The US will join with other major powers including China, India and the EU in formulating plans for a global green recovery from the coronavirus crisis, in the only major international summit on the climate emergency this year.
The idea of a green recovery to prevent a dangerous rebound in greenhouse gas emissions to above pre-Covid-19 levels has been gathering steam, but few governments have yet committed to plans, reports The Guardian.
If they fail to do so in the next few months, the economic recovery from the Covid-19 crisis risks locking in high carbon emissions that would lead to climate catastrophe.
Next week, the International Energy Agency (IEA) will host an online summit for the world's biggest economies as well as developing countries, covering 80% of global emissions. It aims to set out plans for boosting renewable energy, energy efficiency and other emissions-cutting projects that would generate tens of millions of "shovel-ready" green jobs around the world to replace those lost in the pandemic.
Dan Brouillette, the US secretary of state for energy, will attend, along with China's energy minister, Zhang Jianhua, the EU commission's vice-president, Frans Timmermans, and the UK's business secretary, Alok Sharma, who is president of the UN Cop26 climate talks, now postponed to next year.
Key to success will be that governments can sign up to green recovery plans even if – like the US - they are sceptical on the climate crisis, said Fatih Birol, the executive director of the IEA.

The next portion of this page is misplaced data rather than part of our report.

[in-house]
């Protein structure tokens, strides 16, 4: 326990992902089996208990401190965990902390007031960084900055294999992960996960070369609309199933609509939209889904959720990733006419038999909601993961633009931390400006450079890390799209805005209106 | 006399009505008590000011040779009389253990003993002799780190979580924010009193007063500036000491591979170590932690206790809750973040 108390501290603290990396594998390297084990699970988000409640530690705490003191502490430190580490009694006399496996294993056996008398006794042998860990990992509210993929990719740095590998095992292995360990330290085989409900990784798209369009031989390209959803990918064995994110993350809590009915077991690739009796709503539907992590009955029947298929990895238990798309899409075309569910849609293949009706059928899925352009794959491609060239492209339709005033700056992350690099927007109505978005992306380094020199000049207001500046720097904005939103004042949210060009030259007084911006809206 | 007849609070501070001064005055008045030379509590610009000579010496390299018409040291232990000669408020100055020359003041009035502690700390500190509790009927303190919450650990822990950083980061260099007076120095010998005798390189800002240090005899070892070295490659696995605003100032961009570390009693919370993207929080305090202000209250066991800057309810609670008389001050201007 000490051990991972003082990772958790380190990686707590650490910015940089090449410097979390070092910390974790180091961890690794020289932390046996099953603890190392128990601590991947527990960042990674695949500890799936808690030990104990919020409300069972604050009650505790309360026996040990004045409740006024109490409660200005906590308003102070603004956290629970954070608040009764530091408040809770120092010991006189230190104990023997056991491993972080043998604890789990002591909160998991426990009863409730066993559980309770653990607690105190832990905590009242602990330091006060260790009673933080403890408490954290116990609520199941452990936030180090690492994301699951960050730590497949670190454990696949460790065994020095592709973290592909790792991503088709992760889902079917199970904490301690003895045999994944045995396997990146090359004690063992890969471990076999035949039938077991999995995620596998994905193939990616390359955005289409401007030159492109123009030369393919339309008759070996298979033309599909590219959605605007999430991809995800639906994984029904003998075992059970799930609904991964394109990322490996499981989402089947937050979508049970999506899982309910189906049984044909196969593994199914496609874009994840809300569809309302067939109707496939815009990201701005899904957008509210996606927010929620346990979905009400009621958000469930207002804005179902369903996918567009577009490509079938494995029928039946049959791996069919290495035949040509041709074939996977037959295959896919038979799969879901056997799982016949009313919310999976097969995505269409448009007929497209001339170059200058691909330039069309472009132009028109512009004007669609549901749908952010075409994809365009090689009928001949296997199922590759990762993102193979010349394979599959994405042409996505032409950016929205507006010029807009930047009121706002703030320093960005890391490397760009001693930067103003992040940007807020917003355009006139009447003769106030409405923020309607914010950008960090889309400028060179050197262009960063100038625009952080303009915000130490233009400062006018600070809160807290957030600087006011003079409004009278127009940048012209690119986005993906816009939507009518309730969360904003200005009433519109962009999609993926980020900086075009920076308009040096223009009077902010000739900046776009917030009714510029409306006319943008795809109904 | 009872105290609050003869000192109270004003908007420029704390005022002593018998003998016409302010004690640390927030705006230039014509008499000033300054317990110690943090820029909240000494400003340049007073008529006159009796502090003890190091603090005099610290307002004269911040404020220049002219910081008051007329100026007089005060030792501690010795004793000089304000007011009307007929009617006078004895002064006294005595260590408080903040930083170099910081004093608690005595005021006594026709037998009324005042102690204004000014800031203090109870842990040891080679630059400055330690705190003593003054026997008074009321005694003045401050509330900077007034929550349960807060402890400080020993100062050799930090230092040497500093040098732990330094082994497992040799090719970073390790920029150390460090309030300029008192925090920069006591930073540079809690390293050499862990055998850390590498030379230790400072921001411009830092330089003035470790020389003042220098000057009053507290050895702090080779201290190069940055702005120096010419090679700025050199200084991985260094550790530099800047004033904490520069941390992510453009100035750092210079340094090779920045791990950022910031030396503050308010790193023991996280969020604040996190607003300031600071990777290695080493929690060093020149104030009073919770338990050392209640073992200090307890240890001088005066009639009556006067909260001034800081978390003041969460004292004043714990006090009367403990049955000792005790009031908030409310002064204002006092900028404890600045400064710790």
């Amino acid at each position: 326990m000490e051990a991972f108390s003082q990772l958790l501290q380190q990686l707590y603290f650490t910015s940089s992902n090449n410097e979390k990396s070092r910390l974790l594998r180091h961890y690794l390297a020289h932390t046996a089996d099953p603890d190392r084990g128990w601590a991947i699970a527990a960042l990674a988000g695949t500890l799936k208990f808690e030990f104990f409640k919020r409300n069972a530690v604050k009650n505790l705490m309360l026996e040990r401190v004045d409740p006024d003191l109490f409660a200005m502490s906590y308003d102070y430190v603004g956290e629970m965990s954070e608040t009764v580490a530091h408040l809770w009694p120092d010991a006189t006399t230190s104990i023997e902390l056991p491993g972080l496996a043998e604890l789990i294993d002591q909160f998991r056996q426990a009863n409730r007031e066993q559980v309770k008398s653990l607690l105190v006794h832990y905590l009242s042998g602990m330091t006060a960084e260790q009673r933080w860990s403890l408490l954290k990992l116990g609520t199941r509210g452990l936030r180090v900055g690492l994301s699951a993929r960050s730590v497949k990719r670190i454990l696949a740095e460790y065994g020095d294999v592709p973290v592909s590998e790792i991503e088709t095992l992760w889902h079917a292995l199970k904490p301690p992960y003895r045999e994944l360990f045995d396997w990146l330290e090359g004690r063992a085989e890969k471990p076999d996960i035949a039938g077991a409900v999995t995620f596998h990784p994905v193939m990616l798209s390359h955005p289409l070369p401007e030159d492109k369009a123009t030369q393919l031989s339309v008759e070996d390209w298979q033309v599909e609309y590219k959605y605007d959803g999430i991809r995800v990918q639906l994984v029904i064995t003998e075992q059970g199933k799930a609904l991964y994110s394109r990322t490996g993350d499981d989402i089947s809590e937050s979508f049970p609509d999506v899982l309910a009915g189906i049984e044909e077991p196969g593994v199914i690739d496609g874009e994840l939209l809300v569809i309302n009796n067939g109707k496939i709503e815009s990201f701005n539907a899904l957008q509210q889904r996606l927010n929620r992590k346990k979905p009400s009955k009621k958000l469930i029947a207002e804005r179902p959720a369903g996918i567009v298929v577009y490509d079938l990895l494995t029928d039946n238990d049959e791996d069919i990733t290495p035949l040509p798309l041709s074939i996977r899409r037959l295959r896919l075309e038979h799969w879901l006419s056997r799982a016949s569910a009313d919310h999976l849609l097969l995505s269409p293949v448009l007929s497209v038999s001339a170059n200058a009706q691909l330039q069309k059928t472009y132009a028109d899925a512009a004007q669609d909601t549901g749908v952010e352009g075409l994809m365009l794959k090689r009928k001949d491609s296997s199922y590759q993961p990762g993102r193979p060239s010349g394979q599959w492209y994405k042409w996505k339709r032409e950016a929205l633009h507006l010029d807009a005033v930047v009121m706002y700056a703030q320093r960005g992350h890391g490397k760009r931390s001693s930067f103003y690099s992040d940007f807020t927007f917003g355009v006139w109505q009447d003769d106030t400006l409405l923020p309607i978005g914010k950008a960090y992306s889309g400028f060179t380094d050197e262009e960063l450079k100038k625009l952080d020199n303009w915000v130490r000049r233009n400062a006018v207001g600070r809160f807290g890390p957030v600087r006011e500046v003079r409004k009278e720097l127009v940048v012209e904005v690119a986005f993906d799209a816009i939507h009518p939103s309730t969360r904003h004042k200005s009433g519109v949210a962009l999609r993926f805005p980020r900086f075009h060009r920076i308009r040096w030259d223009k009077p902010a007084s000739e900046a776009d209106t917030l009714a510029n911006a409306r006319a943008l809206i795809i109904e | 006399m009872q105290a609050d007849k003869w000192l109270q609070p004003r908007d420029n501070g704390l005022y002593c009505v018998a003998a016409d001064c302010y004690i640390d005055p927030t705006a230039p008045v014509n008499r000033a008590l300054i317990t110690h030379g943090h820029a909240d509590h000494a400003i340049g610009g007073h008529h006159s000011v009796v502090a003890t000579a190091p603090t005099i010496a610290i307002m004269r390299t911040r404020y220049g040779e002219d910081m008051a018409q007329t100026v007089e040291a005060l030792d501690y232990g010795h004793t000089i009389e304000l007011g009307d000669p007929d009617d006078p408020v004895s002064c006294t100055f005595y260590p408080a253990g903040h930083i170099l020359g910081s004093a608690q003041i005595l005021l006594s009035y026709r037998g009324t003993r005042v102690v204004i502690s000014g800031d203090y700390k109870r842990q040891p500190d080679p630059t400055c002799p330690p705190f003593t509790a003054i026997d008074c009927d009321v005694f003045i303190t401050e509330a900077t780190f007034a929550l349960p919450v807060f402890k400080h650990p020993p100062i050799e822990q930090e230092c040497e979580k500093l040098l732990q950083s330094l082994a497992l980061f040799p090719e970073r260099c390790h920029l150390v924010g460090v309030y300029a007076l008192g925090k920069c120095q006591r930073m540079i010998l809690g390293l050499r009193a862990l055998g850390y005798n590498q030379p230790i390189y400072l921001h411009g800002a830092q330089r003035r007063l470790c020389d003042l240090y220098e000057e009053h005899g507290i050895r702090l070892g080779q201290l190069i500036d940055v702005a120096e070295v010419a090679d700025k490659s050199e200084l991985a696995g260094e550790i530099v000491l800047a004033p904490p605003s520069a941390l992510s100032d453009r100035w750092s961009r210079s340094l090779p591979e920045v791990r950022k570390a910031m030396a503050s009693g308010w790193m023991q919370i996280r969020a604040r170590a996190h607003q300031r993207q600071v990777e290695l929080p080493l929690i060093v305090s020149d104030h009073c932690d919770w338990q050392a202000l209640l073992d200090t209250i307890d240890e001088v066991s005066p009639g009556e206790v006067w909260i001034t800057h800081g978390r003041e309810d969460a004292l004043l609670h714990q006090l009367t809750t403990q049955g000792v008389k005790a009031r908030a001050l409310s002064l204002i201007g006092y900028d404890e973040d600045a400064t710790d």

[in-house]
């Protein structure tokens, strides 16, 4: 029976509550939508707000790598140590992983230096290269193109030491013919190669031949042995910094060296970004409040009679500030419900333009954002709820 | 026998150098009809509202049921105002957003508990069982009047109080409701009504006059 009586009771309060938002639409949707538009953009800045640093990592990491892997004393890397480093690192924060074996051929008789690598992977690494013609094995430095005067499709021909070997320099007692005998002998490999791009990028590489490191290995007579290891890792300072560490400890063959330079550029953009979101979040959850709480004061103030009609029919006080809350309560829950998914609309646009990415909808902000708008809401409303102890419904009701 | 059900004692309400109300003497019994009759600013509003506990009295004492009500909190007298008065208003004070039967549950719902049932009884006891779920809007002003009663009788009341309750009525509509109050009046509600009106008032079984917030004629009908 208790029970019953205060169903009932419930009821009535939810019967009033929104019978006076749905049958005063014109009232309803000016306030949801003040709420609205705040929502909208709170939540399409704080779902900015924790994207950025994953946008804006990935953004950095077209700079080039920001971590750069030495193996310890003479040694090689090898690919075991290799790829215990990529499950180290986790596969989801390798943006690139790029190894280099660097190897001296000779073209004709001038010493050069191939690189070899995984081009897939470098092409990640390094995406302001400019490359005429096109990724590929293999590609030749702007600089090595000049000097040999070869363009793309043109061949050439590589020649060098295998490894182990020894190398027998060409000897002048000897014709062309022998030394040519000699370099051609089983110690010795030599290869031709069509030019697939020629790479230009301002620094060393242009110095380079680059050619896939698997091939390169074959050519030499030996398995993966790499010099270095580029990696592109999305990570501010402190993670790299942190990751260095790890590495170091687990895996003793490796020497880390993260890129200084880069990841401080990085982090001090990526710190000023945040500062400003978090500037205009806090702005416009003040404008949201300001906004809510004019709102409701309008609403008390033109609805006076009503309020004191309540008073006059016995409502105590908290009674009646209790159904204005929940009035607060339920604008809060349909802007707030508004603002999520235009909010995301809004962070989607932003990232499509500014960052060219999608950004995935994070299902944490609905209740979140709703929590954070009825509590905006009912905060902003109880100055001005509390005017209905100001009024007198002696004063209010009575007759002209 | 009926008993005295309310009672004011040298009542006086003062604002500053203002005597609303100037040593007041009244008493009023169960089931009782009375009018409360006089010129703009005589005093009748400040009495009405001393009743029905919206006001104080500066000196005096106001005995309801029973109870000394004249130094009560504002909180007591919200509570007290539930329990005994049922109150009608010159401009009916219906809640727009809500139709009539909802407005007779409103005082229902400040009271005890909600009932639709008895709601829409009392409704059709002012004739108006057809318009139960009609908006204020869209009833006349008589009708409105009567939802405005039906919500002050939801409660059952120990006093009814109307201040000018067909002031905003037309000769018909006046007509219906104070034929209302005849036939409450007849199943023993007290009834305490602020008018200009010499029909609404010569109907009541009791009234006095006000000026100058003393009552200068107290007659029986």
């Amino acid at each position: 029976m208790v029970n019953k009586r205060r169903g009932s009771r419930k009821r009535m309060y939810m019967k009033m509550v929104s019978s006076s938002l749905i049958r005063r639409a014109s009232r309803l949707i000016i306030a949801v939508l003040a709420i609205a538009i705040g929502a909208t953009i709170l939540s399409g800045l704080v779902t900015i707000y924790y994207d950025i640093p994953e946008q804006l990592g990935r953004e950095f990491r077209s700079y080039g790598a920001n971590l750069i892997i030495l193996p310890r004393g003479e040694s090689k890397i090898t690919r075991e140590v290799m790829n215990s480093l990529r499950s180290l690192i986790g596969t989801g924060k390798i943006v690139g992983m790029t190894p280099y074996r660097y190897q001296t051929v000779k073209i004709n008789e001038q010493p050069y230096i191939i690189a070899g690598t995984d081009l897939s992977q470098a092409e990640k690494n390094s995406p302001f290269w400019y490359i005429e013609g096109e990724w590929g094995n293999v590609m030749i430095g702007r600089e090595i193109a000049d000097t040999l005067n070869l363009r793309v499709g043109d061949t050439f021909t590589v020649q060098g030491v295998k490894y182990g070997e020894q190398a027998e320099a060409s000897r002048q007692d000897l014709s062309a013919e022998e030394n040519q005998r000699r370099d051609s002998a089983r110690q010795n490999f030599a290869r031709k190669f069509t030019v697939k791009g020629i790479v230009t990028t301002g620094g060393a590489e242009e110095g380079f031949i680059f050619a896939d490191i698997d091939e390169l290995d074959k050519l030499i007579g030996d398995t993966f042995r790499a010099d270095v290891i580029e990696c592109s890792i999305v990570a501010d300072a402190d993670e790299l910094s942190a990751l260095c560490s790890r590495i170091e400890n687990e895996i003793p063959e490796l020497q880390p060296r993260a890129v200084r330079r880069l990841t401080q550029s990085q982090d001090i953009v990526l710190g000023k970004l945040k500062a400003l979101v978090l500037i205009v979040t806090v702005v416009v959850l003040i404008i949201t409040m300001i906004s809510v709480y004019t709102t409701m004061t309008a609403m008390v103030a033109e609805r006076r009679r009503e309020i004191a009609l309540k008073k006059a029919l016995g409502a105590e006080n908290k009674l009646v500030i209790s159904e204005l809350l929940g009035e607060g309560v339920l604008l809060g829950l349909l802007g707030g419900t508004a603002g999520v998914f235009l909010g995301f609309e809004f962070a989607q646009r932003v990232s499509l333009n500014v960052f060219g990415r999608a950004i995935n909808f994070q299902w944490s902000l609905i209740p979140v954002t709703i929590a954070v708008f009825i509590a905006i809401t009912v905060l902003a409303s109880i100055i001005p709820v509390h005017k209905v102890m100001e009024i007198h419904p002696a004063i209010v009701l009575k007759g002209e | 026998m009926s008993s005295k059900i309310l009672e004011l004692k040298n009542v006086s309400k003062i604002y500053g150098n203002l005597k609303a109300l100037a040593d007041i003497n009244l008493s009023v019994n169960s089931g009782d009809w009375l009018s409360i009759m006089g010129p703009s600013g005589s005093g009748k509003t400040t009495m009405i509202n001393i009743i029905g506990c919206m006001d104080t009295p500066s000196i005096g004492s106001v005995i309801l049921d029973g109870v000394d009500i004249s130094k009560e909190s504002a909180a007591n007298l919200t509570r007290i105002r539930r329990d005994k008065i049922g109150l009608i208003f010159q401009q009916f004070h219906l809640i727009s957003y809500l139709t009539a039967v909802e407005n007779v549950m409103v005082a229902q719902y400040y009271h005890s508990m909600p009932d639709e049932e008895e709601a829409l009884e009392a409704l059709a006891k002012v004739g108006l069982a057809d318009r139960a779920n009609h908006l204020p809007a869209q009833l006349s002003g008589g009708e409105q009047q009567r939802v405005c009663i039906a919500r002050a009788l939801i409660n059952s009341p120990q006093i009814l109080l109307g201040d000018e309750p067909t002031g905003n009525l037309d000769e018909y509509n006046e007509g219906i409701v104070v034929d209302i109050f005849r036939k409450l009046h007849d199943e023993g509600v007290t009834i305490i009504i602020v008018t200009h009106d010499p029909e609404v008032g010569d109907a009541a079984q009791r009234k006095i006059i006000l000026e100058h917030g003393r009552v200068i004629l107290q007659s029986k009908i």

"Even if governments do not take climate change as a key priority, they should still implement our sustainable recovery plan just to create jobs and to give economic growth. Renovating buildings, for instance, is a job machine."
Birol fears a rerun of the recovery after the financial crisis of 2008, when emissions declined sharply in the recession but quickly returned to levels much higher than before, as governments invested in coal-fired power plants, constructed inefficient buildings, and rolled out road-building schemes.
"To halt the rebound, we need to put emissions into structural decline," he said.
That can be done by renovating buildings to use less energy, constructing wind farms and solar plants – which now produce power at a lower cost than fossil fuels – as well as building out broadband and other telecoms networks, and the infrastructure for electric vehicles, which cut down on air pollution as well as carbon dioxide.